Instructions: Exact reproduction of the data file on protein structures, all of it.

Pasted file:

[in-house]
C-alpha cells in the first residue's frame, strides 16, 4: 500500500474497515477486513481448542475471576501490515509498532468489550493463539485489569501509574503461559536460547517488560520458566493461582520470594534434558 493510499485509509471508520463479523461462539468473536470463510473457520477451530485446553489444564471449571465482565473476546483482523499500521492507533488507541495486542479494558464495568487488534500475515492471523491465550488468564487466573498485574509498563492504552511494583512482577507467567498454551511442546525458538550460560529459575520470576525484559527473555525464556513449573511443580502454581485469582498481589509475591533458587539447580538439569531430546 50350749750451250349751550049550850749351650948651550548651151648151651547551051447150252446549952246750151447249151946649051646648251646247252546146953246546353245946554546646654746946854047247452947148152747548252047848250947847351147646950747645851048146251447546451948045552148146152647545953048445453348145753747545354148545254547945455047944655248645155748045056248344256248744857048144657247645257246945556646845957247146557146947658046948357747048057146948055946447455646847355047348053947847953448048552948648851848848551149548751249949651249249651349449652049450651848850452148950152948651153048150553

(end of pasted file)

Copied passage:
[in-house]
C-alpha cells in the first residue's frame, strides 16, 4: 500500500474497515477486513481448542475471576501490515509498532468489550493463539485489569501509574503461559536460547517488560520458566493461582520470594534434558 493510499485509509471508520463479523461462539468473536470463510473457520477451530485446553489444564471449571465482565473476546483482523499500521492507533488507541495486542479494558464495568487488534500475515492471523491465550488468564487466573498485574509498563492504552511494583512482577507467567498454551511442546525458538550460560529459575520470576525484559527473555525464556513449573511443580502454581485469582498481589509475591533458587539447580538439569531430546 50350749750451250349751550049550850749351650948651550548651151648151651547551051447150252446549952246750151447249151946649051646648251646247252546146953246546353245946554546646654746946854047247452947148152747548252047848250947847351147646950747645851048146251447546451948045552148146152647545953048445453348145753747545354148545254547945455047944655248645155748045056248344256248744857048144657247645257246945556646845957247146557146947658046948357747048057146948055946447455646847355047348053947847953448048552948648851848848551149548751249949651249249651349449652049450651848850452148950152948651153048150553